Much like other members of the family Euphorbiaceae, members of the genus Jatropha contain several toxic compounds. The seeds of Jatropha curcas contain the highly poisonous toxalbumin curcin, a lectin dimer. They also contain carcinogenic phorbol.[11] Despite this, the seeds are occasionally eaten after roasting, which reduces some of the toxicity. Its sap is a skin irritant, and ingesting as few as three untreated seeds can be fatal to humans. In 2005 Western Australia banned Jatropha gossypiifolia as invasive and highly toxic to people and animals.[12]

Selected species

Jatropha multifida

Gallery

Formerly placed here

Synonyms

References

  1. ^ a b L"Jatropha"Genus: . Germplasm Resources Information Network. United States Department of Agriculture. 2007-10-05. Retrieved 2010-08-13. 
  2. ^ "Jatropha".  
  3. ^ Heller, Joachim (1996). Promoting the Conservation and Use of Underutilized and Neglected Crops Volume 1: Physic Nut, Jatropha Curcas L. Bioversity International. p. 7.  
  4. ^ Jatropha Plant Gains Steam In Global Race for Biofuels
  5. ^ Achten WMJ, Mathijs E, Verchot L, Singh VP, Aerts R, Muys B 2007. Jatropha biodiesel fueling sustainability?. Biofuels, Bioproducts and Biorefining 1(4), 283-291.[3] doi:10.1002/bbb.39 The Jatropha Archives
  6. ^ Achten WMJ, Verchot L, Franken YJ, Mathijs E, Singh VP, Aerts R, Muys B 2008. Jatropha bio-diesel production and use. (a literature review) Biomass and Bioenergy 32(12), 1063-1084.[4] doi:10.1016/j.biombioe.2008.03.003 The Jatropha Archives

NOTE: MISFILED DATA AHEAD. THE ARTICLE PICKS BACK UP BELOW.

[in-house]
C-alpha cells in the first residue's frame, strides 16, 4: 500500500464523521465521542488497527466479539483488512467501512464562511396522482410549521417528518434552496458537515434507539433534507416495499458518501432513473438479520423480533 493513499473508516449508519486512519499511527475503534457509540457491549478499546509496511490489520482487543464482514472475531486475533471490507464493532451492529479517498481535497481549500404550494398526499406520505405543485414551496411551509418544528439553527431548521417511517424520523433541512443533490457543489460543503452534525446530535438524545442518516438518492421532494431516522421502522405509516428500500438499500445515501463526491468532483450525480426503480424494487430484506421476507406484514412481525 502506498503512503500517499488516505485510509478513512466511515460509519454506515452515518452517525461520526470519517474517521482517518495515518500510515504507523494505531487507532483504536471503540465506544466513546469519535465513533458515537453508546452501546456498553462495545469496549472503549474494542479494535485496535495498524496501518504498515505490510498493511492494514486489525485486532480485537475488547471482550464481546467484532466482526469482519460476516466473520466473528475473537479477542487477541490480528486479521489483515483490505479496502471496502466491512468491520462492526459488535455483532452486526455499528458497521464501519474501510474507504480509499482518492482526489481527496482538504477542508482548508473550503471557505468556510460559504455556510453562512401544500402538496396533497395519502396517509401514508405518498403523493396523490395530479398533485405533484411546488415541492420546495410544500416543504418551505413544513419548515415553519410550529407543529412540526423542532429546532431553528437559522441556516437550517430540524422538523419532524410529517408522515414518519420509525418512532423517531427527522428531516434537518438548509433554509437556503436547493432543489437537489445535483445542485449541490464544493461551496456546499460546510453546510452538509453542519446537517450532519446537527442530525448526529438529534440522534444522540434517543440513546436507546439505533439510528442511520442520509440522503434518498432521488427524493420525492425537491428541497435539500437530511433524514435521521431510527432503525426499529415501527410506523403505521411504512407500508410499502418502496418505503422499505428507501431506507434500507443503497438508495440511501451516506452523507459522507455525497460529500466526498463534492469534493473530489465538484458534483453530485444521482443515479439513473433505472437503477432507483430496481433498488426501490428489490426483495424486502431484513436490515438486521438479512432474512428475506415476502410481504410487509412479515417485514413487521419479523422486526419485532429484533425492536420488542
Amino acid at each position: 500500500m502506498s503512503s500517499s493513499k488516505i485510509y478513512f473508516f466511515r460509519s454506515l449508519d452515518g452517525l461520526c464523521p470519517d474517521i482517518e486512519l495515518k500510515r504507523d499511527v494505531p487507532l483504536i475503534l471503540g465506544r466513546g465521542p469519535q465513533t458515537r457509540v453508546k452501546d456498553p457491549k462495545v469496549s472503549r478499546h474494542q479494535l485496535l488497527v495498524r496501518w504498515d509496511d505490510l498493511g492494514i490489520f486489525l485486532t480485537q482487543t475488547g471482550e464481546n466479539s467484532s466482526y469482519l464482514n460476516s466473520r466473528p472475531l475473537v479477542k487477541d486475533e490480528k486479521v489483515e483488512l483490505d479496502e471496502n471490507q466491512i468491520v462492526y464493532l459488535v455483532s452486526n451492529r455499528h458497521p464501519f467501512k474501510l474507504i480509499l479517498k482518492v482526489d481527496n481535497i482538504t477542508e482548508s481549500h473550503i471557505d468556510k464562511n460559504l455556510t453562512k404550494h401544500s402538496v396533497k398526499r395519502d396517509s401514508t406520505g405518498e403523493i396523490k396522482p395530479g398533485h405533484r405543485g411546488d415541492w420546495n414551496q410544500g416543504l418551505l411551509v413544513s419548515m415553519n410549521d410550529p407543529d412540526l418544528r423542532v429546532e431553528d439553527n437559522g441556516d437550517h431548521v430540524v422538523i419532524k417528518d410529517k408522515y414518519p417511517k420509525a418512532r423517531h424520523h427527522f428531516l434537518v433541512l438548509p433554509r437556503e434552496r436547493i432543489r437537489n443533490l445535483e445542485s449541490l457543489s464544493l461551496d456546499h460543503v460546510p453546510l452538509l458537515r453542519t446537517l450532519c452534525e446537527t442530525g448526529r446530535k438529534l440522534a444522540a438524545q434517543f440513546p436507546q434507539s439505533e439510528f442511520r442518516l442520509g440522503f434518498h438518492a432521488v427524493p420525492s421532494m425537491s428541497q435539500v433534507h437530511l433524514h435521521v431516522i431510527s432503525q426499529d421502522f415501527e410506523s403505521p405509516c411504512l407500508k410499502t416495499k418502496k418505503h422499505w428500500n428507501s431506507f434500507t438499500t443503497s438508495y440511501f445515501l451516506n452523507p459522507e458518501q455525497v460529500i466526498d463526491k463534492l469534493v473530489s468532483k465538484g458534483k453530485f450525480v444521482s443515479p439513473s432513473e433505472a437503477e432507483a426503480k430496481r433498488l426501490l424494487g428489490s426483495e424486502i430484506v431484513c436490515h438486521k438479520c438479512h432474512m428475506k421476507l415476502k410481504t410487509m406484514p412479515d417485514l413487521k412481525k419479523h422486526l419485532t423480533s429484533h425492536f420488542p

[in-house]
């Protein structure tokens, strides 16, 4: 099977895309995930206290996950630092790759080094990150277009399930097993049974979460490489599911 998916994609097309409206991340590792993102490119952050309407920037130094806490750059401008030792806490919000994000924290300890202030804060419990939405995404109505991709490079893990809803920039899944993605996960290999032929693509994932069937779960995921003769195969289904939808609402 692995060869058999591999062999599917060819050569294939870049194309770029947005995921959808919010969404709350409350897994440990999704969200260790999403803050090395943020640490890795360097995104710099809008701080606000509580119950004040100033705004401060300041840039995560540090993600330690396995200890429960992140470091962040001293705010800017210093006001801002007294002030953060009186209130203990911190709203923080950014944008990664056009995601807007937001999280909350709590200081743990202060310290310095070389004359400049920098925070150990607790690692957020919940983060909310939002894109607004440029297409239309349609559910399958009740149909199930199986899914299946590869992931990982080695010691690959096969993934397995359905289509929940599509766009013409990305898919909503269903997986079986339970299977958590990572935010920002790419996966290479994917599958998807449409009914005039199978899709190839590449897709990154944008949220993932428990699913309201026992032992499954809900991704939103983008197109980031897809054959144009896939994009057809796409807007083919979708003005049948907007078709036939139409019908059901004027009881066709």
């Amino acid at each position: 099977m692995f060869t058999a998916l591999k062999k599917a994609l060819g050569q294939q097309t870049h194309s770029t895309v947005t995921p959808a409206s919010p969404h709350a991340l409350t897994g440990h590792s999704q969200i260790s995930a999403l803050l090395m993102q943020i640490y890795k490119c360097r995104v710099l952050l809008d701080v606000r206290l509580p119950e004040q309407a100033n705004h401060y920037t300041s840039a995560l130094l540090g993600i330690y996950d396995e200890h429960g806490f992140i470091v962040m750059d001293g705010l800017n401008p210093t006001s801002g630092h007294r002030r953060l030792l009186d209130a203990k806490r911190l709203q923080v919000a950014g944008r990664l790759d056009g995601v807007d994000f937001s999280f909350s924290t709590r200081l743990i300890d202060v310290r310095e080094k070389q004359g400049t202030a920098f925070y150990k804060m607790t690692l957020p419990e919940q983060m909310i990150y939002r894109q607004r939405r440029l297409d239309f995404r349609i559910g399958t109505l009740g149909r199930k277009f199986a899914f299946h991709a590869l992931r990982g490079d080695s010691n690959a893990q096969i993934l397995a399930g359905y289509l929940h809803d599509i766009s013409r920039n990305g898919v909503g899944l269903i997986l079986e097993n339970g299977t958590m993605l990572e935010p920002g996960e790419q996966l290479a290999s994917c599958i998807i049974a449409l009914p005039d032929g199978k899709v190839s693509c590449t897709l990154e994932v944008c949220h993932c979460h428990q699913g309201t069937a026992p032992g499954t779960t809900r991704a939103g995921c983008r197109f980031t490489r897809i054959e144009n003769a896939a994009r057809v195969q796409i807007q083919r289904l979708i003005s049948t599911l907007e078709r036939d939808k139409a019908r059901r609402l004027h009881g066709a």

7. ^ Jongschaap REE, Blesgraaf RAR, Boogaard TA, Van Loo EN, Savenije HHG. The water footprint of bioenergy from Jatropha curcas L. Proc Nat Acad Sci USA 106(35)E92. doi:10.1073/pnas.0907272106
  8. ^ World Agroforestry Centre (2007) When oil grows on trees World Agroforestry Centre press release. 26 April 2009.
  9. ^ Igbinosa OO, Igbinosa EO and Aiyegoro OA (2009) Antimicrobial activity and phytochemical screening of stem bark extracts from Jatropha curcas (Linn). African Journal of Pharmacy and Pharmacology Vol. 3(2). pp. 058-062
  10. ^ K. Becker, V. Wulfmeyer, T. Berger, J. Gebel, and W. Münch: "K. Becker1, V. Wulfmeyer2, T. Berger3, J. Gebel4, and W. Münch", Earth system dynamics, 4, 237-251, 2013.
  11. ^ http://www.drugsandpoisons.com/2008/01/lectins-peas-and-beans-gone-bad.html
  12. ^ MacIntyre, Ben (2007-07-08). "Poison plant could help to cure the planet". London: The Times. Retrieved 2008-06-09. 
  13. ^ Staff, South China Botanical Garden, Chinese Academy of Sciences. Jatropha pandurifolia
  14. ^ a b "Jatropha"Species Records of . Germplasm Resources Information Network. United States Department of Agriculture. Retrieved 2011-03-19. 
  15. ^ "Jatropha".  

External links

Media related to at Wikimedia Commons Data related to Jatropha at Wikispecies

  • BBC report of Jatropa Biofuel
  • "Size does matter - The possibilities of cultivating Jatropha curcas for biofuel production in developing countries".  Case study report on the relationship with food security. Contains lots of references and background information.
  • Polgreen, Lydia (September 9, 2007). "Mali’s Farmers Discover a Weed’s Potential Power". New York Times. Retrieved 2007-09-09. 
  • Any lessons for Ghana? India jatropha failure
  • Is jatropha really the miracle?
  • Jatropha: what the public should know
  • Jatropha not a miracle biofuel crop after all
  • Jon R. Luoma (May 4, 2009). "Hailed as a Miracle Biofuel, Jatropha Falls Short of Hype". environment360. Yale School of Forestry & Environmental Studies. Retrieved 2011-10-11. 
  • Jatropha in West African plants – A Photo Guide.